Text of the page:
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On the evening of April 24, hard on the heels of Duke's of Dorchester's £1.7m sale of Fra Angelico's San Marco panels on April 19, Woking auctioneer Ewbank (17.5% buyer's premium) put a small but unique archive of material from Francis Bacon's studio under the hammer in his saleroom in a field just off the A3.

The 45 lots of diaries, letters, photographs, personal ephemera and small oil studies were the property of Mac Robertson, a retired electrician.

During the 1970s Mr Robertson had undertaken some work in Bacon's famously chaotic studio and had been given some 'rubbish' the artist was about to throw out.

Attempts were made during the 1990s to sell the material to the artist's estate, but though the provenance appears to have been accepted, no price could be agreed.

With Sotheby's also declining to involve themselves with the material, the Robertson Collection, as it was now known, was being offered by his local Surrey auction house with an ultra-cautious estimate of just £35,000-50,000.

On the night the prestige of the Bacon name produced a very different valuation. Just over an hour of feverish multiple-estimate bidding in the room, on the telephone and on the internet generated a premium-inclusive total of £1.1m, with only one lot left unsold.

"I thought the sale could fetch £200,000-300,000, but I didn't think it would make that much," commented a slightly bid-drunk Chris Ewbank after the auction. This £1.1m house record total was more than double the highest prediction of £450,000 in Ewbank's staff sweepstake.

A significant proportion of the 70 or so people in the room at Ewbank's were private individuals bidding for themselves. Anita Bacon (no relation) from Sussex was prepared to pay £2000 for the 1971 Crockford's diary that tersely recorded the death of George Dyer, the artist's lover, in a Paris hotel room. "I wanted something personal," Ms Bacon told ATG. "I'm a fan. There were three things I was after, and I managed to buy them all. I'm delighted."

Another conspicuous buyer in the room was London photograph dealer Michael Hoppen, who paid £5800, £5500, £2900 and £9200 apiece for four lots of Eadweard Muybridge-style contact sheets of figures in movement by an unknown 1970s New York photographer.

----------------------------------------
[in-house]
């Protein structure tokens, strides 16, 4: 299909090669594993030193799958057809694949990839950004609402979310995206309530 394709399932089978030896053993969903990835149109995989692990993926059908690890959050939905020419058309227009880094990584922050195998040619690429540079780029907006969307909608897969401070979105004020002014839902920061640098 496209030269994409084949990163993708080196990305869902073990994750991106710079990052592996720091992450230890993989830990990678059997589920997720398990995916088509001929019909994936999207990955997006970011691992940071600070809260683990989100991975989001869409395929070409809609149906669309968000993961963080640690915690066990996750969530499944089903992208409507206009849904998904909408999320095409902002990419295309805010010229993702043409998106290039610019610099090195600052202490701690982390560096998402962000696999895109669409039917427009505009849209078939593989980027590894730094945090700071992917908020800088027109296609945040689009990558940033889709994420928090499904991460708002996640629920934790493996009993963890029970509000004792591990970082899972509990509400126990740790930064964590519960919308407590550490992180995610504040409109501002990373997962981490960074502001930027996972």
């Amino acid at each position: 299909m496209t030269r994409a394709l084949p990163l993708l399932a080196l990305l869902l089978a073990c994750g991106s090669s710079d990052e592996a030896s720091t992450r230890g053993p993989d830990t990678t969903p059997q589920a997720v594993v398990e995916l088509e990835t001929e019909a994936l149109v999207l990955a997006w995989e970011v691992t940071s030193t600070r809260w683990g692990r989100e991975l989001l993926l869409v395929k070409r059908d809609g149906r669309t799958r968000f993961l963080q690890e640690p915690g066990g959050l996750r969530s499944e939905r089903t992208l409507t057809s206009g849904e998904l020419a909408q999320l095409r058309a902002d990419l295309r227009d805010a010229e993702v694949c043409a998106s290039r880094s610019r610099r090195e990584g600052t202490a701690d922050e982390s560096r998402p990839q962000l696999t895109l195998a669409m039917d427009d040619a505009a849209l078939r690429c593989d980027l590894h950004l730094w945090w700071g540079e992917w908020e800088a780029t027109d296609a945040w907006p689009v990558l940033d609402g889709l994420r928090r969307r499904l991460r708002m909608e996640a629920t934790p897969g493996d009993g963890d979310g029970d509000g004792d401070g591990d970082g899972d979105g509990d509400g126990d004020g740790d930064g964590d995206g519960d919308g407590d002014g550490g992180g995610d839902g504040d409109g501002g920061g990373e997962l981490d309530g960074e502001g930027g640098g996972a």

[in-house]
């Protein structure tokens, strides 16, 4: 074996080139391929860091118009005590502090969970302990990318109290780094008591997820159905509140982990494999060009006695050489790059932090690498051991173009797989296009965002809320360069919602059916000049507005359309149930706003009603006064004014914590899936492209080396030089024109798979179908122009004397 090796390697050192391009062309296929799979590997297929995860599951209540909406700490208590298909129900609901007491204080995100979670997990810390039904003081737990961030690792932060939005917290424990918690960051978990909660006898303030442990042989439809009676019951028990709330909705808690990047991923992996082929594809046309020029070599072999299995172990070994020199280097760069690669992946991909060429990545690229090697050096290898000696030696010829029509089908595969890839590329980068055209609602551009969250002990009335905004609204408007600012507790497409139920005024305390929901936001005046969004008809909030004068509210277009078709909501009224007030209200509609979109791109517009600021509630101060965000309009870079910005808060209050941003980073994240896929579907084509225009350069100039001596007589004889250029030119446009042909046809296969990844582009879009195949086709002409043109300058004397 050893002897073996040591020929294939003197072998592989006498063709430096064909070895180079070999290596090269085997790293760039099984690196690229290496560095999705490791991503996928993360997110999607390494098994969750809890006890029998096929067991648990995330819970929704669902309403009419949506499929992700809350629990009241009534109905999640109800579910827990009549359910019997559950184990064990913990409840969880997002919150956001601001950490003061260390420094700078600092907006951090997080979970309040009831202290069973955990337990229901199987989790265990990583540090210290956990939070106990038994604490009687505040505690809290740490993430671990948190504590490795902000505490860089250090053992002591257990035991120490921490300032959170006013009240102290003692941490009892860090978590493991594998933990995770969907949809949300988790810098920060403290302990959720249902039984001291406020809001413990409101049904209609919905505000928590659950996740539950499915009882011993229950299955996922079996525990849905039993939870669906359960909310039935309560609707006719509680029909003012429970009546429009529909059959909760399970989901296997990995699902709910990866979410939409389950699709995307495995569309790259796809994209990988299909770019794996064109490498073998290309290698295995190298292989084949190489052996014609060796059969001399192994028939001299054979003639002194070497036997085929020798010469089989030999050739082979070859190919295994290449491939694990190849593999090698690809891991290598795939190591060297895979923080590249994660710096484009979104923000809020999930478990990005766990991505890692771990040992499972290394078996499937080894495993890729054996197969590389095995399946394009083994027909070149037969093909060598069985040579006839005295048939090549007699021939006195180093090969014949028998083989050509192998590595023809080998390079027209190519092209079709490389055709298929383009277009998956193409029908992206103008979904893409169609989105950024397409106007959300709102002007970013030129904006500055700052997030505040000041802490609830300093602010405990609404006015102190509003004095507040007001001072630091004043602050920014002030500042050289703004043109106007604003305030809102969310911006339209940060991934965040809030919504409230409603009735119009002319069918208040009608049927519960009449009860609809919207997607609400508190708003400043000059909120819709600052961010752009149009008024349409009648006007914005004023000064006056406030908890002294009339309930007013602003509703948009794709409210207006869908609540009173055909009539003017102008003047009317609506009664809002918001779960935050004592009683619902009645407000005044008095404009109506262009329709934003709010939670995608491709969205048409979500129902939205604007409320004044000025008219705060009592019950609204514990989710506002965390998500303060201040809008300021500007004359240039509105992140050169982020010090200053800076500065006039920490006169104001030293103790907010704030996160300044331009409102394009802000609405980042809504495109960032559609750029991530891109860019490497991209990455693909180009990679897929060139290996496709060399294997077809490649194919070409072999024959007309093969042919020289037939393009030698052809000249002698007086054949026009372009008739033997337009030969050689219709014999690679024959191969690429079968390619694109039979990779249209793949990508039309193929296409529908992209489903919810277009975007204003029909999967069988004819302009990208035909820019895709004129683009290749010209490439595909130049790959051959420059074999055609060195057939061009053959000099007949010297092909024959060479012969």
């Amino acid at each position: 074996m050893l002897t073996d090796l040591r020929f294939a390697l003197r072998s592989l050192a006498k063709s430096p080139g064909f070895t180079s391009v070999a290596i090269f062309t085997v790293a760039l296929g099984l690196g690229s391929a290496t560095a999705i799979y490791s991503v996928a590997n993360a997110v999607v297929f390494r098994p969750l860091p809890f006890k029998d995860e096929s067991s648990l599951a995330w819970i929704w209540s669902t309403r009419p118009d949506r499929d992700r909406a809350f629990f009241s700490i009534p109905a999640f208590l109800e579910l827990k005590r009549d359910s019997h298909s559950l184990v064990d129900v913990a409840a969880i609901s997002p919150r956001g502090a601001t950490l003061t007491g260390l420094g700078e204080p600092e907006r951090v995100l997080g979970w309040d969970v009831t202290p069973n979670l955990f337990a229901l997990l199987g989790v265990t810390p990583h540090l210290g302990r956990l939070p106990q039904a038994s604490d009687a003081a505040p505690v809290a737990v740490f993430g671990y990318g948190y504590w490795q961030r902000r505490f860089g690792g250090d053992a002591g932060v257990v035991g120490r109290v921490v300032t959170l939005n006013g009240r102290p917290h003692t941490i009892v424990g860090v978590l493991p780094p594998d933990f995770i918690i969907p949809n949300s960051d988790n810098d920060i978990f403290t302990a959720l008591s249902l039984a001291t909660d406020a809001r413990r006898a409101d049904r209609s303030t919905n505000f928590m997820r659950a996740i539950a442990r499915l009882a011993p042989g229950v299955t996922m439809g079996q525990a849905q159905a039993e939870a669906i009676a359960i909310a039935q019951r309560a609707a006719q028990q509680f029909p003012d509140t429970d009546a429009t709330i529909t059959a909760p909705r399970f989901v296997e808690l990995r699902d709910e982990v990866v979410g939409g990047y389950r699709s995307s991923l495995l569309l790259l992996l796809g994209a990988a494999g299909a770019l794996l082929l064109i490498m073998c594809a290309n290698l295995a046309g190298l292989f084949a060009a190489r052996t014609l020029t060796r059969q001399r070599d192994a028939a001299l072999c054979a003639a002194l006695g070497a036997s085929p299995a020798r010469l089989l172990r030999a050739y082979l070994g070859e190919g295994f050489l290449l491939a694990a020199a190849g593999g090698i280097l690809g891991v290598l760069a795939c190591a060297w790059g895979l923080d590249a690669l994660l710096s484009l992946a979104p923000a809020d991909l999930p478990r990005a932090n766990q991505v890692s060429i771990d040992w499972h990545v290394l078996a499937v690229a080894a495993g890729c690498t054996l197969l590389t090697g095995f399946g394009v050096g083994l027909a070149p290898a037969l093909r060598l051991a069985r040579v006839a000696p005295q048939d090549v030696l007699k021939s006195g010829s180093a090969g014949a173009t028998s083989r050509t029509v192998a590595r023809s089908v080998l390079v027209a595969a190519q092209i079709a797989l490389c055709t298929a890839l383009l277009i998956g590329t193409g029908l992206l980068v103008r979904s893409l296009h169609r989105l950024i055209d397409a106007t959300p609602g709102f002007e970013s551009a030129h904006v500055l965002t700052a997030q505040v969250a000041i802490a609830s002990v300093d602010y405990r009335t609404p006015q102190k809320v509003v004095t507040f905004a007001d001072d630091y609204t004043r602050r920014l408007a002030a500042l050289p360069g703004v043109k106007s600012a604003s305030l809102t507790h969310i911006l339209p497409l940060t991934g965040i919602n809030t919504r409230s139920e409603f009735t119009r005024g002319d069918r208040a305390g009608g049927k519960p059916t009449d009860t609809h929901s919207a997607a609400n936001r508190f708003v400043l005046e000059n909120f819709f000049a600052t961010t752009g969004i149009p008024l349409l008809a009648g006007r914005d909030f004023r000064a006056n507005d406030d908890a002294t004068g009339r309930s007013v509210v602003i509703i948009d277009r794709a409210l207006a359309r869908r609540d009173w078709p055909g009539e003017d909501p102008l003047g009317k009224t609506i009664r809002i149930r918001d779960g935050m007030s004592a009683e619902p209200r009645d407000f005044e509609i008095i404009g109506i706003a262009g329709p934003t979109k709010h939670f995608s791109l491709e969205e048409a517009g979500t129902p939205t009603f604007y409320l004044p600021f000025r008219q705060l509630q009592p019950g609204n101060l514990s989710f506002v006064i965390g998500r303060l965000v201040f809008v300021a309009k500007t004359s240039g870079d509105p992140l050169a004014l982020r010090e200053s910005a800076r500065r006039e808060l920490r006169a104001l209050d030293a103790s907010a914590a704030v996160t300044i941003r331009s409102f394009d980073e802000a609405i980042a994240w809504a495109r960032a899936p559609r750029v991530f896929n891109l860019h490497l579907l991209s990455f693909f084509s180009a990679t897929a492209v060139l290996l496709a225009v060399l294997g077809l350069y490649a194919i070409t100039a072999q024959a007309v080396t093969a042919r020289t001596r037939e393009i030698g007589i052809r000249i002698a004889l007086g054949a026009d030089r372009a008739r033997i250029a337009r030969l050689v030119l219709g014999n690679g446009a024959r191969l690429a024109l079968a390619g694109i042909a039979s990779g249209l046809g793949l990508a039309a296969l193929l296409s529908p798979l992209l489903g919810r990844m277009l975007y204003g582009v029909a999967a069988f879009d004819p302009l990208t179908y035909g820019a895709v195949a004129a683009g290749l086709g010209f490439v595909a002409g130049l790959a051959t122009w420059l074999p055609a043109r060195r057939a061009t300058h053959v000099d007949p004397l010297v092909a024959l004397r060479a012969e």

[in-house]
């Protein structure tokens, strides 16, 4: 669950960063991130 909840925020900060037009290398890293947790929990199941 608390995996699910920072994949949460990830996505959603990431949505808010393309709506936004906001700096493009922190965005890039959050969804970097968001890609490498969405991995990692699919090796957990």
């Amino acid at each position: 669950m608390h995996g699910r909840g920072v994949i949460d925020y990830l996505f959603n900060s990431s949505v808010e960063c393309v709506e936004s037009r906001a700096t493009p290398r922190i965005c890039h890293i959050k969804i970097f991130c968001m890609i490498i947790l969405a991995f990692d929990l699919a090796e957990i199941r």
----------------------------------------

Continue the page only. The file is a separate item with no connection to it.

But inevitably the most spectacular prices were generated by the dozen 14 x 12in (35 x 30cm) oil on canvas studies that concluded the sale. None of these studies had been completed or fully resolved by Bacon. Four of them had so dissatisfied the artist that's he'd cut out the faces with a razorblade.

Undeterred by their mutilated condition, a Continental telephone buyer paid £40,000, £30,000 and £30,000 for three of these violently 'de-faced' canvases.

The two best-preserved and most fully worked canvases were a Study of a Dog at Rest and a Study for a Portrait, estimated at £2000-3000 and £12,000-18,000 respectively. A shoe imprint on the back of the dog study indicated it had been lying upside down in the artist's studio for some time, but this only seemed to add to the Bacon mystique, inspiring a bid of £260,000 from a mobile-wielding London dealer thought to be representing a German collector.

The sale culminated in a lengthy battle between at least six bidders determined to own Study for a Portrait.

This ghostly, tentatively explored head that may or may not have been modelled by Lucian Freud eventually sold to a Continental-based collector on the telephone for £400,000 plus 17.5% premium.

Ewbank's report that although the sale was thoroughly viewed by the major names of the London art trade, very little sold to dealers.

This was hardly surprising given the price levels.

"A number of people asked me if I was going to get involved with anything in this sale, but I said absolutely not," commented one leading London dealer who over the years has bought and sold a number of major works by Bacon.

"I always knew the prices for these things were going to be more than you'd pay at Sotheby's New York."

By Scott Reyburn